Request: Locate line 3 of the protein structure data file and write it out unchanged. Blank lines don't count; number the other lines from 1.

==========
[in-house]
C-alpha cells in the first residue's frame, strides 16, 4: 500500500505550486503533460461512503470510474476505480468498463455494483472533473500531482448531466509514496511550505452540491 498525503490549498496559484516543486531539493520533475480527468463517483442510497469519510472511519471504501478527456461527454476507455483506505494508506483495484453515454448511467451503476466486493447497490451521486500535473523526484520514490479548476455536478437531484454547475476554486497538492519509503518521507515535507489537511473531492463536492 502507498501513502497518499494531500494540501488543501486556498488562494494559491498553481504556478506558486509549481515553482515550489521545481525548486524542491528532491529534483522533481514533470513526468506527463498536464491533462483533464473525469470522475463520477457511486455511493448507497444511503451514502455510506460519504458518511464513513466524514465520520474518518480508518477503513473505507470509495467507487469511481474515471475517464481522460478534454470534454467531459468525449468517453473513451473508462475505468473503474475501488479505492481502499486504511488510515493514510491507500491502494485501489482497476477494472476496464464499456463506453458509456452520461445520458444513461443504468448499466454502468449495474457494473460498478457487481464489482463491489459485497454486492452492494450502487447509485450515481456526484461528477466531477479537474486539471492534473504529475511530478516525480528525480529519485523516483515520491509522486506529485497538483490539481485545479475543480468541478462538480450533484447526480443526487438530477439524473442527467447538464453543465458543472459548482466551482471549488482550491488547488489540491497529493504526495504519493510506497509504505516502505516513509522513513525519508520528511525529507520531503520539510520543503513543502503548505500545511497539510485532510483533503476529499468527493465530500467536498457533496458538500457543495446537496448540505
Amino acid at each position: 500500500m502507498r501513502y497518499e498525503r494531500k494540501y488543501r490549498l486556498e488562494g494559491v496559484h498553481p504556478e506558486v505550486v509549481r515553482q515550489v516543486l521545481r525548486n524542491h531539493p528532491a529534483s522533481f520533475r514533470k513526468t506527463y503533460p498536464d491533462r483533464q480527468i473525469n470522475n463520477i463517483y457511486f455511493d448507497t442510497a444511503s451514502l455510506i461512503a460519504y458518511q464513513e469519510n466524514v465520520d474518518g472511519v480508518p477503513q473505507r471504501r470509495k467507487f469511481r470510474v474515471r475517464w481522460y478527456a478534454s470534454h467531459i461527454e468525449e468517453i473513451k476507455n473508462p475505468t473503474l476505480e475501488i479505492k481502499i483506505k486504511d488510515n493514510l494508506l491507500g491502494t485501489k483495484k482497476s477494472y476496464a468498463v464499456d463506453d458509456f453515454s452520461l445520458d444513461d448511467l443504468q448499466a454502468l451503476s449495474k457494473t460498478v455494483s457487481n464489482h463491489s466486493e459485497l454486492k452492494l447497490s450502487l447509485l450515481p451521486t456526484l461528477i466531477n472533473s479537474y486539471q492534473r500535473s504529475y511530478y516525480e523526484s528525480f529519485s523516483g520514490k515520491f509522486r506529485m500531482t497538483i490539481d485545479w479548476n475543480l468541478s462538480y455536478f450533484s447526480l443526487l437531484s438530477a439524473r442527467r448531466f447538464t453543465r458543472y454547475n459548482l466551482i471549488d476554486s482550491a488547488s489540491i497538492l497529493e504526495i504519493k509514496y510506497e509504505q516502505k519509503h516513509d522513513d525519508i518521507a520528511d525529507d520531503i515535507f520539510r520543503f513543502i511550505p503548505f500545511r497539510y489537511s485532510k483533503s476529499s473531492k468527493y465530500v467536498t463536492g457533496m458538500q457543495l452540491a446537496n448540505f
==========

Amino acid at each position: 500500500m502507498r501513502y497518499e498525503r494531500k494540501y488543501r490549498l486556498e488562494g494559491v496559484h498553481p504556478e506558486v505550486v509549481r515553482q515550489v516543486l521545481r525548486n524542491h531539493p528532491a529534483s522533481f520533475r514533470k513526468t506527463y503533460p498536464d491533462r483533464q480527468i473525469n470522475n463520477i463517483y457511486f455511493d448507497t442510497a444511503s451514502l455510506i461512503a460519504y458518511q464513513e469519510n466524514v465520520d474518518g472511519v480508518p477503513q473505507r471504501r470509495k467507487f469511481r470510474v474515471r475517464w481522460y478527456a478534454s470534454h467531459i461527454e468525449e468517453i473513451k476507455n473508462p475505468t473503474l476505480e475501488i479505492k481502499i483506505k486504511d488510515n493514510l494508506l491507500g491502494t485501489k483495484k482497476s477494472y476496464a468498463v464499456d463506453d458509456f453515454s452520461l445520458d444513461d448511467l443504468q448499466a454502468l451503476s449495474k457494473t460498478v455494483s457487481n464489482h463491489s466486493e459485497l454486492k452492494l447497490s450502487l447509485l450515481p451521486t456526484l461528477i466531477n472533473s479537474y486539471q492534473r500535473s504529475y511530478y516525480e523526484s528525480f529519485s523516483g520514490k515520491f509522486r506529485m500531482t497538483i490539481d485545479w479548476n475543480l468541478s462538480y455536478f450533484s447526480l443526487l437531484s438530477a439524473r442527467r448531466f447538464t453543465r458543472y454547475n459548482l466551482i471549488d476554486s482550491a488547488s489540491i497538492l497529493e504526495i504519493k509514496y510506497e509504505q516502505k519509503h516513509d522513513d525519508i518521507a520528511d525529507d520531503i515535507f520539510r520543503f513543502i511550505p503548505f500545511r497539510y489537511s485532510k483533503s476529499s473531492k468527493y465530500v467536498t463536492g457533496m458538500q457543495l452540491a446537496n448540505f